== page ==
Throughout their undergraduate experience, students make decisions about time and ways to use it.
Every day, these young people weigh their schedules deciding what time to devote to academics, how many hours to allocate to sleeping and personal maintenance and what to do with their leisure or free time.
Research shows that college student free time ranges from less than five hours per week to more than 100 hours per week.
So who cares about college student use of free time? With so many other important problems in Centre County and beyond, isn’t examining student use of leisure time frivolous when the real issue is getting students to study more?
First, let’s look at a misconception about leisure. Leisure or free time is often narrowly thought of as kicking back, relaxing, taking it easy. But leisure is far more.
Leisure is self-determination, identity development and empowerment. Think of how great you felt after hitting a home run in Little League baseball or after coaching participants for the Special Olympic Summer Games.
Leisure is social engagement and social support; time with loved ones, friends and family filled with healing banter and laughter.
Leisure is designated time. Camping weekends and annual beach holidays come to mind, replete with anticipation, shared memories and important time for reflection.
Leisure is distractions like lunch with friends and jokes around the office coffee pot, times that foster positive emotions, improve mood, encourage optimism and help us cope with daily hassles.
Leisure is ritualized and life affirming, like a wedding or college graduation. And leisure is years of life satisfaction from collecting memorabilia, training dogs or perfecting a fly-fishing cast.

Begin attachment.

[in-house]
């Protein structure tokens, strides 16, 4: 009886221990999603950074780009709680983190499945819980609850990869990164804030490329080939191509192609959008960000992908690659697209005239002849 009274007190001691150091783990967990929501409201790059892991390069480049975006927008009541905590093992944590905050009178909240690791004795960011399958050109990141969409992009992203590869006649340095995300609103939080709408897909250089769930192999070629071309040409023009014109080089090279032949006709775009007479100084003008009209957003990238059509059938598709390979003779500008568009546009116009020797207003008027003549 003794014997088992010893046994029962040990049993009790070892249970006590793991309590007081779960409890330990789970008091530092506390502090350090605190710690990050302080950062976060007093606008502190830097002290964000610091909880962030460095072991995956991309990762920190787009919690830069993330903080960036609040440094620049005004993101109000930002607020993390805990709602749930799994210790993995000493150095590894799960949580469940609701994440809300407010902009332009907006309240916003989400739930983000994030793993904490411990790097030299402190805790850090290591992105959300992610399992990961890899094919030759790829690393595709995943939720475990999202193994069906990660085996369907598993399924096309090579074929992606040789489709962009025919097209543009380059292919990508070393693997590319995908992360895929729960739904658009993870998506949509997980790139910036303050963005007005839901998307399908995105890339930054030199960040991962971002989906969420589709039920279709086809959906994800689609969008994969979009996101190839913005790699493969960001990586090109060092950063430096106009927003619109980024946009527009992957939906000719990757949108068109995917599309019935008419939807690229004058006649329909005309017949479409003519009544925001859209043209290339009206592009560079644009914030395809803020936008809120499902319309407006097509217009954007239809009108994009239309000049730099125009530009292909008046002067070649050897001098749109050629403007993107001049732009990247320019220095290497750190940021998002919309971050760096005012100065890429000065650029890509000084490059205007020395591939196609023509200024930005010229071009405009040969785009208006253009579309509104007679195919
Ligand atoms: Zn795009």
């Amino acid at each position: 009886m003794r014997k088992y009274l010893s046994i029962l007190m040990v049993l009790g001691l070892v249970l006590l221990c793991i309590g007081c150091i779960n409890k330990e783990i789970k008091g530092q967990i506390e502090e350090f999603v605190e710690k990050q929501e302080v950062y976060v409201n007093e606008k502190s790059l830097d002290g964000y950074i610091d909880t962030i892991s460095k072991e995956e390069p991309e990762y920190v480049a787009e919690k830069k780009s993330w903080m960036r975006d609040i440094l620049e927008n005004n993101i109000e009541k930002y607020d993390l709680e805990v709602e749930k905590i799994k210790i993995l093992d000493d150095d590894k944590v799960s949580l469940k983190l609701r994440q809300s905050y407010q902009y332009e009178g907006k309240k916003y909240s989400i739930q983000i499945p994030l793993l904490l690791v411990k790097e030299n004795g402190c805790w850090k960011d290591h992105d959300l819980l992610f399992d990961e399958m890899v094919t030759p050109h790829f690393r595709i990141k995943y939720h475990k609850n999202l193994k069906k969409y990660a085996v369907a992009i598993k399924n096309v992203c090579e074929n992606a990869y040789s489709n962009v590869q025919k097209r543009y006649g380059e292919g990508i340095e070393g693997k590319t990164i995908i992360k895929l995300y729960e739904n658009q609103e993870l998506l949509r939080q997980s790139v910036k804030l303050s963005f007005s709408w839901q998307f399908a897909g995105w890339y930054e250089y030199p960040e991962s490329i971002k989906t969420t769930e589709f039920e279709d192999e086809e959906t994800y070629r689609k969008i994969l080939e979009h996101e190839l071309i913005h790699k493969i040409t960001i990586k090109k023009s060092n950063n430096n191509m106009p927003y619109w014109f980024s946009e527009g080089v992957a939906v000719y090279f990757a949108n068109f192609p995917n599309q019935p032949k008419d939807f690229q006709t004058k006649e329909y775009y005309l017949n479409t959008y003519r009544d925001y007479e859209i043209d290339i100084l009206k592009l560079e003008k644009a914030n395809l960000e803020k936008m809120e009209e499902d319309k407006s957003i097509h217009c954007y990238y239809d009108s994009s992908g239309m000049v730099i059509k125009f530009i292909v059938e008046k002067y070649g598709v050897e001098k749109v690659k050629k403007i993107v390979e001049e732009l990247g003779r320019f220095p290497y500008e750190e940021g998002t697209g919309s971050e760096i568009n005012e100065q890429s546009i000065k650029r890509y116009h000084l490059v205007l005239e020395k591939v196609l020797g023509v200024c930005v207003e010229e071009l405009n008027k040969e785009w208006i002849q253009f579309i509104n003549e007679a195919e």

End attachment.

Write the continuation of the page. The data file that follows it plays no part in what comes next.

Most important, leisure is a lifelong font of mental, physical and social health; time to foster wellness, to protect from life’s bumps and bruises and to contribute to quality of life. And, if this does not convince of leisure’s merits, leisure is big business — by some measures the world’s largest industry.
Take as an example, the Penn State IFC/Panhellenic Dance Marathon, the largest student-run philanthropy in the world. With tentacles in tourism, transportation, food, clothing and student enrollment, Thon is integral to the local and regional economy, part of Penn State’s national and international identity.
The key point, however, is that annually thousands of students give hundreds of hours voluntarily and passionately to a worthy cause in their free time.
Herein lies the important challenge of leisure for college students. On one hand, positive use of leisure is linked to identity development, increased coping skills, stress reduction, activity innovation, increased physical activity, socialization, academic and community engagement, well-being and health.
On the other hand, there is a flip side to leisure. Free time can be used negatively. Negative use of free time is coupled with eating disorders, stress, limited coping skills, physical inactivity, social isolation, aggression and violence, academic and community disengagement and excess alcohol consumption and other substance abuse.
Empowering students with the knowledge that during their free time they can take personal and positive control of their lives is, therefore, of critical importance.
It is time for Penn State and the broader community to step beyond simply providing recreation programming, encouraging volunteering, fostering collegiate sports and promoting club membership.
We need to help students understand why it is beneficial to engage in positive leisure pursuits and how to put their values toward positive use of free time into action.
Leisure has the remarkable capacity to bring individuals and communities together, or to tear them apart. The choice is ours.
Careen Yarnal is an associate professor in the department of recreation, park and tourism management at Penn State. She can be reached by e-mail at email@example.com.